Toni Collette talks Velvet Buzzsaw – Metro US

Toni Collette talks Velvet Buzzsaw

Velvet Buzzsaw is arguably Netflix’s craziest and most outrageous film yet. 

Set in Miami, it revolves around several members of the art world at first being entranced by the paintings of a recently deceased artist.

Even though he never wanted his deeply intimate work to ever be made public or sold, those that have stumbled upon the pieces start to try and promote them.That’s when the paintings start to murder them in increasingly grisly and gruesome ways. 

Toni Collette is part of Velvet Buzzsaw’s incredible ensemble, which also includes Jake Gyllenhaal, Rene Russo, Zawe Ashton, Tom Sturridge, Natalia Dyer, David Diggs, Billy Magnussen, and John Malkovich, and she recently emailed her thoughts on starring in Dan Gilroy’s satirical thriller.

Toni Collette on Velvet Buzzsaw

What was your initial response to the script?

It was unusual, smart, funny, dark. But never didactic in its tone. I can’t wait to see it because it could have gone many different ways. The script was beautifully ambiguous in its tone so it was fun to play scenes in several different ways. I think audiences appreciate levity in horror. Everyone gets a chance to come up for air.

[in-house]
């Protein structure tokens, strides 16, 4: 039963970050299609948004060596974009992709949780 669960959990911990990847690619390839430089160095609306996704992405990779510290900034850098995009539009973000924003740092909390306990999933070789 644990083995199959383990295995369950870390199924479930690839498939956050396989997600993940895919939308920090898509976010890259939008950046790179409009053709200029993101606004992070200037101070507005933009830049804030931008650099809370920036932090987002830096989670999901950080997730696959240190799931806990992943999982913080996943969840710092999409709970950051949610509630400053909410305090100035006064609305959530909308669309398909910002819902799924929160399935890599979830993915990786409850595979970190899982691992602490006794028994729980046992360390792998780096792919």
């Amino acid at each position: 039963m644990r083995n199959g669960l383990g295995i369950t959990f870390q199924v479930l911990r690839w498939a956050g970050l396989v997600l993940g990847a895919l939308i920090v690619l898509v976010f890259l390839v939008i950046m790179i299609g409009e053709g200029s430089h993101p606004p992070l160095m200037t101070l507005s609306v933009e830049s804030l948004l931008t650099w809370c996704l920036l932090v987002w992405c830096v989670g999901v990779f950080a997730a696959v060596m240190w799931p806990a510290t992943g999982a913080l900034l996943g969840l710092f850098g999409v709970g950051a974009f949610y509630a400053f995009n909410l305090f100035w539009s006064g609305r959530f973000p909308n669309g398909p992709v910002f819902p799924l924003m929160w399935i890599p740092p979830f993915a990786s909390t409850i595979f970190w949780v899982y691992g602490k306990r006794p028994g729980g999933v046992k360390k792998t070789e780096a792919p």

What did Dan Gilroy say he wanted to achieve with the film?

He was always very clear about keeping, even seemingly heightened moments, very grounded and realistic. Given some of the characters and the world it is set in, it was clarifying to hear him say that. 

How would you describe your character?

Gretchen is hard working and idealistic about art but she’d crawl over you to get what she wants. She’s incredibly ambitious, has no responsibilities beyond her career and is rather pretentious. 

Is she unsympathetic? 

Everyone has vulnerabilities in life. There is always a balance of positive and negative qualities. Gretchen is kind of a nightmare and she was particularly fun to play. But I think she’s ultimately lonely. That was always sobering and lingering in the back of my mind. 

What specific part of the art/creative world do you feel like Velvet Buzzsaw is satirizing?

A perceived sense of power. What art is worth. How an artist becomes desirable and collectible. Creative expression versus appreciation. 

WARNING: MAJOR SPOILERS for Velvet Buzzsaw are below this picture. 

What was the most exciting element of shooting your death scene?

I think perhaps just the escalation of it. 

How did you get into that head space?

It’s extreme! So it was just a matter of jumping in, really. 

You can read writer and director Dan Gilroy’s comments on Velvet Buzzsaw here.

Velvet Buzzsaw is available on Netflix now.